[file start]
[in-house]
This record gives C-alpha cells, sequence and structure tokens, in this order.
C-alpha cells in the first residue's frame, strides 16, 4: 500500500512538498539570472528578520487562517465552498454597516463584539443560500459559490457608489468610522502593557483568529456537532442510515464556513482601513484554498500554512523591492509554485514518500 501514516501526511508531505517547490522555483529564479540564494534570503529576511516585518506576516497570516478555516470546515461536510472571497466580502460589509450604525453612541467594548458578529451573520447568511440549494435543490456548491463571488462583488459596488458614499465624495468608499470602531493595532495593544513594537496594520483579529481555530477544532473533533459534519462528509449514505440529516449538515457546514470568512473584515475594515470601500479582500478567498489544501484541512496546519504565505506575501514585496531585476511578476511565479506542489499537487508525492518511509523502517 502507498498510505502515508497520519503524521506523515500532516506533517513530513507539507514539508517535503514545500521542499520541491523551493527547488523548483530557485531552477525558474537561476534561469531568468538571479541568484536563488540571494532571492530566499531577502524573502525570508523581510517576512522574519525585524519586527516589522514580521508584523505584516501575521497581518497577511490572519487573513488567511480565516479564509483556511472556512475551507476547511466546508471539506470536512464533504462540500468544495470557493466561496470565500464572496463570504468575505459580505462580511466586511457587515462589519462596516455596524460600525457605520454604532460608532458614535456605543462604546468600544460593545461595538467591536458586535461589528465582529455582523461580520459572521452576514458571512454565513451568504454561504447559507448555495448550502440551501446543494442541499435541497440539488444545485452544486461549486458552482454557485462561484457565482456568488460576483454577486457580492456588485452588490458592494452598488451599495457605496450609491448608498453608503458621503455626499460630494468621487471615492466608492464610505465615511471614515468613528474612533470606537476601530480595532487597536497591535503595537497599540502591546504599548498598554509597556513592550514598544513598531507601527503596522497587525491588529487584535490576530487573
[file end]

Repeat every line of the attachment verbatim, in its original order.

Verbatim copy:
[in-house]
This record gives C-alpha cells, sequence and structure tokens, in this order.
C-alpha cells in the first residue's frame, strides 16, 4: 500500500512538498539570472528578520487562517465552498454597516463584539443560500459559490457608489468610522502593557483568529456537532442510515464556513482601513484554498500554512523591492509554485514518500 501514516501526511508531505517547490522555483529564479540564494534570503529576511516585518506576516497570516478555516470546515461536510472571497466580502460589509450604525453612541467594548458578529451573520447568511440549494435543490456548491463571488462583488459596488458614499465624495468608499470602531493595532495593544513594537496594520483579529481555530477544532473533533459534519462528509449514505440529516449538515457546514470568512473584515475594515470601500479582500478567498489544501484541512496546519504565505506575501514585496531585476511578476511565479506542489499537487508525492518511509523502517 502507498498510505502515508497520519503524521506523515500532516506533517513530513507539507514539508517535503514545500521542499520541491523551493527547488523548483530557485531552477525558474537561476534561469531568468538571479541568484536563488540571494532571492530566499531577502524573502525570508523581510517576512522574519525585524519586527516589522514580521508584523505584516501575521497581518497577511490572519487573513488567511480565516479564509483556511472556512475551507476547511466546508471539506470536512464533504462540500468544495470557493466561496470565500464572496463570504468575505459580505462580511466586511457587515462589519462596516455596524460600525457605520454604532460608532458614535456605543462604546468600544460593545461595538467591536458586535461589528465582529455582523461580520459572521452576514458571512454565513451568504454561504447559507448555495448550502440551501446543494442541499435541497440539488444545485452544486461549486458552482454557485462561484457565482456568488460576483454577486457580492456588485452588490458592494452598488451599495457605496450609491448608498453608503458621503455626499460630494468621487471615492466608492464610505465615511471614515468613528474612533470606537476601530480595532487597536497591535503595537497599540502591546504599548498598554509597556513592550514598544513598531507601527503596522497587525491588529487584535490576530487573